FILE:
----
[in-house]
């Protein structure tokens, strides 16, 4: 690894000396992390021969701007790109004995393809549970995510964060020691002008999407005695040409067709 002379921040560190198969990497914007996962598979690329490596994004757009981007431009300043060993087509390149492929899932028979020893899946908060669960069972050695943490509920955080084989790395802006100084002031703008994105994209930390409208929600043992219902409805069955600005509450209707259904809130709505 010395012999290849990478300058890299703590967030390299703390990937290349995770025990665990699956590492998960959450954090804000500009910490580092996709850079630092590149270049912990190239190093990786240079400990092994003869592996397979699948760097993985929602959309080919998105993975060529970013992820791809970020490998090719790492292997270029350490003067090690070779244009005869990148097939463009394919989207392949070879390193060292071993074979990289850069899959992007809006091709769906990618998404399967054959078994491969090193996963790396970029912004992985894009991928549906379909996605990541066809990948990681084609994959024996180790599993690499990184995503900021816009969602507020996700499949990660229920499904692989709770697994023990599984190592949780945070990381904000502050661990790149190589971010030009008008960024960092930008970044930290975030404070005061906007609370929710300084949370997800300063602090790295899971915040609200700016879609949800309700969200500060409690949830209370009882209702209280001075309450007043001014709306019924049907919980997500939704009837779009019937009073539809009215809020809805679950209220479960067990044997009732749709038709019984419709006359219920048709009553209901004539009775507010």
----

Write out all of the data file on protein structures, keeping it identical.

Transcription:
[in-house]
């Protein structure tokens, strides 16, 4: 690894000396992390021969701007790109004995393809549970995510964060020691002008999407005695040409067709 002379921040560190198969990497914007996962598979690329490596994004757009981007431009300043060993087509390149492929899932028979020893899946908060669960069972050695943490509920955080084989790395802006100084002031703008994105994209930390409208929600043992219902409805069955600005509450209707259904809130709505 010395012999290849990478300058890299703590967030390299703390990937290349995770025990665990699956590492998960959450954090804000500009910490580092996709850079630092590149270049912990190239190093990786240079400990092994003869592996397979699948760097993985929602959309080919998105993975060529970013992820791809970020490998090719790492292997270029350490003067090690070779244009005869990148097939463009394919989207392949070879390193060292071993074979990289850069899959992007809006091709769906990618998404399967054959078994491969090193996963790396970029912004992985894009991928549906379909996605990541066809990948990681084609994959024996180790599993690499990184995503900021816009969602507020996700499949990660229920499904692989709770697994023990599984190592949780945070990381904000502050661990790149190589971010030009008008960024960092930008970044930290975030404070005061906007609370929710300084949370997800300063602090790295899971915040609200700016879609949800309700969200500060409690949830209370009882209702209280001075309450007043001014709306019924049907919980997500939704009837779009019937009073539809009215809020809805679950209220479960067990044997009732749709038709019984419709006359219920048709009553209901004539009775507010």